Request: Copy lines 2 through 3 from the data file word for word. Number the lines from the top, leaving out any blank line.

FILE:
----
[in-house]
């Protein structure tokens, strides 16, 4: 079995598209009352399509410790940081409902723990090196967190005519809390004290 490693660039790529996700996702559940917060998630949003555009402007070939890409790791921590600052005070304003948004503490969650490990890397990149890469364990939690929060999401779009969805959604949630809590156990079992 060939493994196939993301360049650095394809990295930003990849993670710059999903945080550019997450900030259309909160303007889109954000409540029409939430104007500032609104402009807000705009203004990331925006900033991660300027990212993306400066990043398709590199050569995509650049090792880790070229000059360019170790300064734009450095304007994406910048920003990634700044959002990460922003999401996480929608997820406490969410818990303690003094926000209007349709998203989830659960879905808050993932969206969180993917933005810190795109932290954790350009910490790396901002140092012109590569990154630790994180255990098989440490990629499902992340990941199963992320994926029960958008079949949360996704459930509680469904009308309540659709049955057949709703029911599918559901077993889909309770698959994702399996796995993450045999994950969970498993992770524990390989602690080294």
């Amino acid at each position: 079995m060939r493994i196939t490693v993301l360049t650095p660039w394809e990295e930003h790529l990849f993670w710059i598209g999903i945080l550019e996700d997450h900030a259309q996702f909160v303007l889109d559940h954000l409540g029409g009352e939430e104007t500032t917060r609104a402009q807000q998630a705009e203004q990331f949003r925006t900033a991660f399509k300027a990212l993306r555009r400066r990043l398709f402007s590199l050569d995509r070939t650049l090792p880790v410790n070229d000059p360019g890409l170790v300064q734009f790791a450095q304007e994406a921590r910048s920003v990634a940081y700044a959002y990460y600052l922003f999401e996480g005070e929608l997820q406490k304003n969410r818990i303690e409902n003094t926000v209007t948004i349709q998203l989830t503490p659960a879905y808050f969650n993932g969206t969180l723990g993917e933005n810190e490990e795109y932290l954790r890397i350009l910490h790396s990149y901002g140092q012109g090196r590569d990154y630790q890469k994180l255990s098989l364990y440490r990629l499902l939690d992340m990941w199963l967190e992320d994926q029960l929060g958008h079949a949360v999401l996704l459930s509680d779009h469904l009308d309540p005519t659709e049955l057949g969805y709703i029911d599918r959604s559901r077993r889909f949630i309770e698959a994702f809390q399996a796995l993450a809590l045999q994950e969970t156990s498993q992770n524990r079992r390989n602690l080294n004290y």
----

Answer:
């Protein structure tokens, strides 16, 4: 079995598209009352399509410790940081409902723990090196967190005519809390004290 490693660039790529996700996702559940917060998630949003555009402007070939890409790791921590600052005070304003948004503490969650490990890397990149890469364990939690929060999401779009969805959604949630809590156990079992 060939493994196939993301360049650095394809990295930003990849993670710059999903945080550019997450900030259309909160303007889109954000409540029409939430104007500032609104402009807000705009203004990331925006900033991660300027990212993306400066990043398709590199050569995509650049090792880790070229000059360019170790300064734009450095304007994406910048920003990634700044959002990460922003999401996480929608997820406490969410818990303690003094926000209007349709998203989830659960879905808050993932969206969180993917933005810190795109932290954790350009910490790396901002140092012109590569990154630790994180255990098989440490990629499902992340990941199963992320994926029960958008079949949360996704459930509680469904009308309540659709049955057949709703029911599918559901077993889909309770698959994702399996796995993450045999994950969970498993992770524990390989602690080294």
């Amino acid at each position: 079995m060939r493994i196939t490693v993301l360049t650095p660039w394809e990295e930003h790529l990849f993670w710059i598209g999903i945080l550019e996700d997450h900030a259309q996702f909160v303007l889109d559940h954000l409540g029409g009352e939430e104007t500032t917060r609104a402009q807000q998630a705009e203004q990331f949003r925006t900033a991660f399509k300027a990212l993306r555009r400066r990043l398709f402007s590199l050569d995509r070939t650049l090792p880790v410790n070229d000059p360019g890409l170790v300064q734009f790791a450095q304007e994406a921590r910048s920003v990634a940081y700044a959002y990460y600052l922003f999401e996480g005070e929608l997820q406490k304003n969410r818990i303690e409902n003094t926000v209007t948004i349709q998203l989830t503490p659960a879905y808050f969650n993932g969206t969180l723990g993917e933005n810190e490990e795109y932290l954790r890397i350009l910490h790396s990149y901002g140092q012109g090196r590569d990154y630790q890469k994180l255990s098989l364990y440490r990629l499902l939690d992340m990941w199963l967190e992320d994926q029960l929060g958008h079949a949360v999401l996704l459930s509680d779009h469904l009308d309540p005519t659709e049955l057949g969805y709703i029911d599918r959604s559901r077993r889909f949630i309770e698959a994702f809390q399996a796995l993450a809590l045999q994950e969970t156990s498993q992770n524990r079992r390989n602690l080294n004290y």